Ask meat eaters in north India about their favourite kebab, and you are likely to hear a passionate defence of which variety is best and why. Kebabs are a key part of food culture on the subcontinent, from chicken tikka (chunks of chicken marinated in yogurt and spices and cooked on a skewer) and sheesh or shish (minced meat with spices), to shami kebabs (small patties of minced boiled mutton or beef, ground chickpeas and spices). But while kebabs today are a source of national pride, their origins are generally believed to be distinctly foreign.
Historians believe kebabs were brought to India from Persia on the 'Genghis Trail' - the path that the Mongol emperor Genghis Khan and his troops carved across Asia in the 12th and 13th centuries - as chef and food historian Marut Sikka calls it. The geographical pattern matches the areas in which kebabs are eaten today. In Persian folklore, kebabs originated with medieval knights who skewered meat on their swords and cooked them over open fires.
The Mughals - distant Central Asian Muslim descendants of Genghis Khan, who ruled north India from the 1500s to the mid-1800s - further entrenched kebabs in Indian food culture. The Mughals took great pleasure in eating, according to Lizzie Collingham in her book Curry: A Biography, who quotes one of the earliest Muslim cookery books from Baghdad as describing food as 'the noblest and most consequential' of the six pleasures (the others being sex, clothes, drink, scent and sound).
Restaurateur and expert on north Indian and northwestern frontier food Jiggs Kalra and his research partner Pushpesh Pant, a professor at Jawaharlal Nehru University in Delhi and author of numerous books on Indian food, say they have unearthed Sanskrit texts from the third century referring to a Rajasthani kebab of venison and duck called suleh that was cooked on a makeshift spit with bricks and wire mesh. While this predates the Mongol/Mughal invasions of what is now India, the similarities between the Iranian, Afghan and Turkish versions suggest there has been a strong interchange of culinary history across the region.
Over the centuries, India has refined various kebabs and created new varieties. Some are skewered, and others are shaped into patties; some are grilled over coals, and others are cooked in the tandoor.
The galavat varieties use softening agents to tenderise the meat, usually pulverised raw papaya. Kakori, dora and galouti kebabs are examples. The dora, or 'thread', kebab is about 20cm long, highly spiced and made of goat meat and fat that is wrapped up in thread to hold the kebab onto the skewer, whereas kakori kebabs are made of finely minced goat shoulder that is tenderised and reformed by hand onto skewers, making long, thin tubes of meat. The latter are eaten with roomalli (meaning handkerchief in Urdu and Hindi) roti, which are large, thin breads that are folded like handkerchiefs.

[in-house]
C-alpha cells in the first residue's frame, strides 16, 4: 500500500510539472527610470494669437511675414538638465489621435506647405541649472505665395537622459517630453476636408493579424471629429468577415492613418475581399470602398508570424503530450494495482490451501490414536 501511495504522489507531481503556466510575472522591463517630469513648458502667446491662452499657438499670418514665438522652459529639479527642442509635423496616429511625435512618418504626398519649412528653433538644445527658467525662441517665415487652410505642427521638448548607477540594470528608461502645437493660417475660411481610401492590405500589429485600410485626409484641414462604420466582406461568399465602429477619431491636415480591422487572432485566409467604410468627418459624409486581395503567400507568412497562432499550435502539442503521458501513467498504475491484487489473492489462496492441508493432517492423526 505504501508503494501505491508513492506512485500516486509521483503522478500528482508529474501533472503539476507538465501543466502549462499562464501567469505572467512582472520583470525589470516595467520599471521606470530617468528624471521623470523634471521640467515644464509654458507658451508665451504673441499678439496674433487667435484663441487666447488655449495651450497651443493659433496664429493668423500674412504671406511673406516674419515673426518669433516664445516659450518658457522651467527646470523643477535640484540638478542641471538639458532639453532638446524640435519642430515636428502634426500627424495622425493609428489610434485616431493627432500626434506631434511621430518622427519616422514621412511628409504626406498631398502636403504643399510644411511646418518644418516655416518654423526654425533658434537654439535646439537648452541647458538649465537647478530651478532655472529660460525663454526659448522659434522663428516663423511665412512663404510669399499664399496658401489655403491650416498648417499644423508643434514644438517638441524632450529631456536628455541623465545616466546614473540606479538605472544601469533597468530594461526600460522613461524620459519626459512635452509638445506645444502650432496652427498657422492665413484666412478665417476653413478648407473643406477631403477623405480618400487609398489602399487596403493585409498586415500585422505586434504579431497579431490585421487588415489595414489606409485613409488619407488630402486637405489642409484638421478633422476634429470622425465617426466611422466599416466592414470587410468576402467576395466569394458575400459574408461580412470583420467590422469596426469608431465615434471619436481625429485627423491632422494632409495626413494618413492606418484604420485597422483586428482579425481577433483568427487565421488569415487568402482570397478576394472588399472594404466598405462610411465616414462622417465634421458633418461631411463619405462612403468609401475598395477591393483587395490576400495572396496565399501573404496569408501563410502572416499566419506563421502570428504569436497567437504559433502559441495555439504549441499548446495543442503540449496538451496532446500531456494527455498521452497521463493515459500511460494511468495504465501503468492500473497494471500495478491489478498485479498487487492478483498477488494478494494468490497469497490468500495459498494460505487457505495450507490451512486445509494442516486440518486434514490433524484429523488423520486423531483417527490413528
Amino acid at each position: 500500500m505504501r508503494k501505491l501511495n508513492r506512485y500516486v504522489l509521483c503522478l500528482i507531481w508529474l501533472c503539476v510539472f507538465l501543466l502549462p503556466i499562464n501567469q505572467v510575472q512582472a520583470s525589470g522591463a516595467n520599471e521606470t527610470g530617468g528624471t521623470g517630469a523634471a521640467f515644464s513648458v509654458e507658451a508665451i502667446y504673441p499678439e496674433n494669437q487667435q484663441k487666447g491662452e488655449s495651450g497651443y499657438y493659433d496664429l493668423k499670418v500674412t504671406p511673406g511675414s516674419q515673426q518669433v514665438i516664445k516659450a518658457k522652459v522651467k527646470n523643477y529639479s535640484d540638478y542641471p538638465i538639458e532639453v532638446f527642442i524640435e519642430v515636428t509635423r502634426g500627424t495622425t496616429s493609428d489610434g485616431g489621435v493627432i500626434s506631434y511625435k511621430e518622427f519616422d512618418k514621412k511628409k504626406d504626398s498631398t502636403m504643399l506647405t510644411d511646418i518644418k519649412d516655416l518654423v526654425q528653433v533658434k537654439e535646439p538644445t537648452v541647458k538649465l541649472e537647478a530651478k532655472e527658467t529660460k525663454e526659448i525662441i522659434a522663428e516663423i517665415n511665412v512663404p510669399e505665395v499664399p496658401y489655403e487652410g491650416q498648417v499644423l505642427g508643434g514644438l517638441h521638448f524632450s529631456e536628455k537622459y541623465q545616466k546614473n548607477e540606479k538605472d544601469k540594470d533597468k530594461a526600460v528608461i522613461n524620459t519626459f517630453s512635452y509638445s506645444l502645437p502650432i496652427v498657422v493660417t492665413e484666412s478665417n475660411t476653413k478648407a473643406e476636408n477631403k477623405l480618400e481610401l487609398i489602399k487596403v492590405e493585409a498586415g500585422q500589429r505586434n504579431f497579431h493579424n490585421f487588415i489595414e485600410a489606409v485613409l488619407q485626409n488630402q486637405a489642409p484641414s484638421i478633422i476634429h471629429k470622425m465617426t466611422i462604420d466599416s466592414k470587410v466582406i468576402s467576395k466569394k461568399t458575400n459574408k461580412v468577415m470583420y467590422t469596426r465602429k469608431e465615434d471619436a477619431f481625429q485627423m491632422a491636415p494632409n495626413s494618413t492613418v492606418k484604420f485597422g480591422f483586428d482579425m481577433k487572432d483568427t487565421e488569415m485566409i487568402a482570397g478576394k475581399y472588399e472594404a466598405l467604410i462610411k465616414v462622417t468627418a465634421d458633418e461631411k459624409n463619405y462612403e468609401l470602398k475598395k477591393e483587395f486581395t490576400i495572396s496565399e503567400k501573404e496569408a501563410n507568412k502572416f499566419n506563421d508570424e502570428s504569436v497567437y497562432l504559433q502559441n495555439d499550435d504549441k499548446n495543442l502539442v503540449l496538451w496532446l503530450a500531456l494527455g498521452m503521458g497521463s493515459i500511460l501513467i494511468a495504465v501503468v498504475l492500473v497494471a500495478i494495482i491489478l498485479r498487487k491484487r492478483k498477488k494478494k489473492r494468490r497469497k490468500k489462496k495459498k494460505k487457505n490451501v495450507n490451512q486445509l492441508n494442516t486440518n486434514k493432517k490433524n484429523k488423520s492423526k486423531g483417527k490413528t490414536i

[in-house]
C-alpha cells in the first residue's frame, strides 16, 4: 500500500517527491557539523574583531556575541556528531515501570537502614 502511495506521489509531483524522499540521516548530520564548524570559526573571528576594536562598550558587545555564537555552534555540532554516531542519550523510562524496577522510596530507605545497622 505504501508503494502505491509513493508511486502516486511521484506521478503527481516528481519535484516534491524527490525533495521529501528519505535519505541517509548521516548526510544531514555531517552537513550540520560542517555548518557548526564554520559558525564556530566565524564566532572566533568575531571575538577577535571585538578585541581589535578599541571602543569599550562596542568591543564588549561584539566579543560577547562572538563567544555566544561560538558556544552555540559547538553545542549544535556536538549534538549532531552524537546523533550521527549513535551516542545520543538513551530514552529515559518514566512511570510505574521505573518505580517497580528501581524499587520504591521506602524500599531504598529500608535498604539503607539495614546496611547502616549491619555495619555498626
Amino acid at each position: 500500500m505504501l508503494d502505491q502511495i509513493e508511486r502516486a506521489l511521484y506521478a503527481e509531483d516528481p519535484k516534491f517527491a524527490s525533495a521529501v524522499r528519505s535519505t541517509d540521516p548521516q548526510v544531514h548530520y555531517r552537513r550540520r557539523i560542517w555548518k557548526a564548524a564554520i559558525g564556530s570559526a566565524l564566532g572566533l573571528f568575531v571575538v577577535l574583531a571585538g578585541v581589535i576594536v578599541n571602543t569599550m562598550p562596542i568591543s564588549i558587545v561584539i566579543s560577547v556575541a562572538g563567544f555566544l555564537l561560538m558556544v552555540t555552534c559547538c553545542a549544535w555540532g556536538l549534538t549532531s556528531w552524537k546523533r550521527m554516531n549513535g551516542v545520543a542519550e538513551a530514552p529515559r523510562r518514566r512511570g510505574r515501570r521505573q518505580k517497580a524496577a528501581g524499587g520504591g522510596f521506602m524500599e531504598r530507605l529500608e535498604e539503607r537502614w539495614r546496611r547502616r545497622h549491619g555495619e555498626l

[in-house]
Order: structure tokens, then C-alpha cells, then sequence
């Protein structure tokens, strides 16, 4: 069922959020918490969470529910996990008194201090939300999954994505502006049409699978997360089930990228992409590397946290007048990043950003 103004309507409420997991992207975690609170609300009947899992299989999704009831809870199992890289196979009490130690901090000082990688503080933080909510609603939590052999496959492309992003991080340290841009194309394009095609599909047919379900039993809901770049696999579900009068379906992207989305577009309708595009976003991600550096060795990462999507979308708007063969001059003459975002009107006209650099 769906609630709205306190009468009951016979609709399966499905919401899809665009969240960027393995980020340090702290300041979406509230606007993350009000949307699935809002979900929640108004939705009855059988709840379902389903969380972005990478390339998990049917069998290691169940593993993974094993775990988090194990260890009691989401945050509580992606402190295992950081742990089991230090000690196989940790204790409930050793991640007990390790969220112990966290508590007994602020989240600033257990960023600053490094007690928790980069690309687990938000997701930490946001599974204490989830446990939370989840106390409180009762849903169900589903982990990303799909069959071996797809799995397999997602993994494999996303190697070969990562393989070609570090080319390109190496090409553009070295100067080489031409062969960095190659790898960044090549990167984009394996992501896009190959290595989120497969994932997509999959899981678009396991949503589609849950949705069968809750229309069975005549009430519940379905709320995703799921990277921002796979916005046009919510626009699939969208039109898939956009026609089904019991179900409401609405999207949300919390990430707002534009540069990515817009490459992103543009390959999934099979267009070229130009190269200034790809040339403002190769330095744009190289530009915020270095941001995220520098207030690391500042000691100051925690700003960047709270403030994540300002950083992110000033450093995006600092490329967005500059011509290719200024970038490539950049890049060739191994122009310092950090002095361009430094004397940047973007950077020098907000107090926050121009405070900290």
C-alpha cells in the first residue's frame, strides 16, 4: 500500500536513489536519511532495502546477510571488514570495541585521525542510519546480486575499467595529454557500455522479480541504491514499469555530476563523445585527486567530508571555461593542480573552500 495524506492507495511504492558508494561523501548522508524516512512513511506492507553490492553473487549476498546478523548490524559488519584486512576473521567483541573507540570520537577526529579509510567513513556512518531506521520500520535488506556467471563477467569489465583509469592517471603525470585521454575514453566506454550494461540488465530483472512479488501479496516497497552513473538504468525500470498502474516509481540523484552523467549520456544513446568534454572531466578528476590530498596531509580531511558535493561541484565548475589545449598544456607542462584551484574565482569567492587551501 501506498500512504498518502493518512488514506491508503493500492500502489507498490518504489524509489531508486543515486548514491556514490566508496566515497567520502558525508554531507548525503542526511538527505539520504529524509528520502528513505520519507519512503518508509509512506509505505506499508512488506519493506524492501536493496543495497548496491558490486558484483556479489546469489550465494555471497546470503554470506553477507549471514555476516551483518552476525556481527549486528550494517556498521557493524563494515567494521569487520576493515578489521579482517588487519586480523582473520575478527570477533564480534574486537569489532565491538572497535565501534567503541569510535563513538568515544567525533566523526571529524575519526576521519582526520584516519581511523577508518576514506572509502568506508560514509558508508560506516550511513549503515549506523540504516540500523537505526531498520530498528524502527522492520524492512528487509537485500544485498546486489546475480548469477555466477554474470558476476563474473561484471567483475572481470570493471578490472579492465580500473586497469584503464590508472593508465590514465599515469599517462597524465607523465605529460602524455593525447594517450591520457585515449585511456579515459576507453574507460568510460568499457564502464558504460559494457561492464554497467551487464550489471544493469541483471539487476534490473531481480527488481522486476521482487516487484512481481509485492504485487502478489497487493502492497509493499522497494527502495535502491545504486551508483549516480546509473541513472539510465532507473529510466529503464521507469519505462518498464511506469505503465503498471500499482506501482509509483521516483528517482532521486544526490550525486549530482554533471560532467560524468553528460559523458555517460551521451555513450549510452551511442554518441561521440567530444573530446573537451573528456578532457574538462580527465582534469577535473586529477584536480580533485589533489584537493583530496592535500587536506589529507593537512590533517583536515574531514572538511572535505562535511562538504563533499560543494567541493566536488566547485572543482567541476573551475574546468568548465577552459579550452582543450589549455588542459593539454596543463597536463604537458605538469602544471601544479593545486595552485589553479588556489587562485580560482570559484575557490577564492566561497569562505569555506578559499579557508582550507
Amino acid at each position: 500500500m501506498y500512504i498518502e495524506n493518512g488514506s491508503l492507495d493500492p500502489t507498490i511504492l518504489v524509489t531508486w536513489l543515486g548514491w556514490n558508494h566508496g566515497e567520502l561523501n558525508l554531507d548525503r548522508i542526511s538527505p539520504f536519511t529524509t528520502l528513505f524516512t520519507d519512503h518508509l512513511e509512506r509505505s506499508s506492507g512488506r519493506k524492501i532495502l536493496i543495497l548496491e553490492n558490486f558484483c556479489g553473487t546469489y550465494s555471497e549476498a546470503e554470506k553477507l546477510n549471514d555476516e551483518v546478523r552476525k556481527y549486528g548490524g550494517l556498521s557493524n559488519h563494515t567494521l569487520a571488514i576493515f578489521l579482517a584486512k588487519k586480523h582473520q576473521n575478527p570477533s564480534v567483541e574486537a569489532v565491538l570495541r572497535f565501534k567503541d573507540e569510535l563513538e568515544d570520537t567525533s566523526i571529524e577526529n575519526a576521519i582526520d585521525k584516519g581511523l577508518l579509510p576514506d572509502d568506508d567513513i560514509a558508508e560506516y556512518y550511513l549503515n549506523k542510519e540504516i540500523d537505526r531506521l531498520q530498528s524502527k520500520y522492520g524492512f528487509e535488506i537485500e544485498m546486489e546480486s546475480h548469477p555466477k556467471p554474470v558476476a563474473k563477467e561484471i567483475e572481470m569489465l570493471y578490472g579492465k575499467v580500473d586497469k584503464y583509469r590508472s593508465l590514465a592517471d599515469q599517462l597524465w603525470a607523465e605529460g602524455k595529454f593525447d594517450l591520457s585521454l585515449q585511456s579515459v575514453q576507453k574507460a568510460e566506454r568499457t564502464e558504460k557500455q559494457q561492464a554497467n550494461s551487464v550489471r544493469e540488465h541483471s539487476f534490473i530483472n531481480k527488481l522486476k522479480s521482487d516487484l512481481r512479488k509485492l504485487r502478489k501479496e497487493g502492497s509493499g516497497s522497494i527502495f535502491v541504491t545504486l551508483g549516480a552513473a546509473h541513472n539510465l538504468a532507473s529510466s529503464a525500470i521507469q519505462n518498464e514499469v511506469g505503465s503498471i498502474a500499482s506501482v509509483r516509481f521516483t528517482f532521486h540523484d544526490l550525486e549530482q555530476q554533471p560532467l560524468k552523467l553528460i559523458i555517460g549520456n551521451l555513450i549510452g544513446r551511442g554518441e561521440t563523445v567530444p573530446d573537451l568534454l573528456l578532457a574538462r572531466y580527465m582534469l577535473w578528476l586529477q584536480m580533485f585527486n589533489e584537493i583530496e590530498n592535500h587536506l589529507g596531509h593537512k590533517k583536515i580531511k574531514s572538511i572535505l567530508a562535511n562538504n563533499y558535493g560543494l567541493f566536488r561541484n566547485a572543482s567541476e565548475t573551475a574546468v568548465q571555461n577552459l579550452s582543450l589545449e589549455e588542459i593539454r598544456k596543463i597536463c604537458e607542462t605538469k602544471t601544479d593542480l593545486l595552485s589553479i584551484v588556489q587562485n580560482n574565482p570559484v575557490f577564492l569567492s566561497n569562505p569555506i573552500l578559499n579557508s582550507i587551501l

Galouti kebabs, considered one of the finest dishes in the repertoire of the Awadhi cooking tradition of Lucknow, are soft patties of goat or lamb meat cooked on an upside-down griddle.
Kalra says the galouti kebab was created by a chef called Tunde for his elderly king.
'The galouti kebab came into existence when the nawabs [kings] of Lucknow lost their ability to chew meat. The bawarchi [chef] - Tunde, who had only one arm - created a kebab which was so soft that it melted in the mouth,' he says.
During Mughal times, the aristocracy would borrow chefs from one another, and Kalra's research shows that the maharaja of Patial borrowed Tunde for some time, introducing the galouti kebab to Patiala in Punjab.
Kalra says he obtained the recipe for the masala (spice mixture) of the original galouti kebab from Tunde's grandson. The kebabs are made with cashew paste, milk and yellow chillies, as yellow chillies have a sharper taste. Traditionally, the recipe also calls for musk, but as the musk deer is a protected species now, Kalra says he uses triple distilled rose water in the galouti kebabs served in his Punjab Grill restaurants.
Kakori kebabs are another distinctly Indian creation. Cooked in less than 30 seconds, Kalra says they were created to feed thousands of people quickly.
'The kebabs are named after the village of Kakori, seat of a much-visited mosque in Uttar Pradesh state,' he says. 'Thousands of people used to come every day to pray, so the locals came up with the fast-cooking kebabs and roomalli rotis to feed them' - a good example of a whole village creating a dish.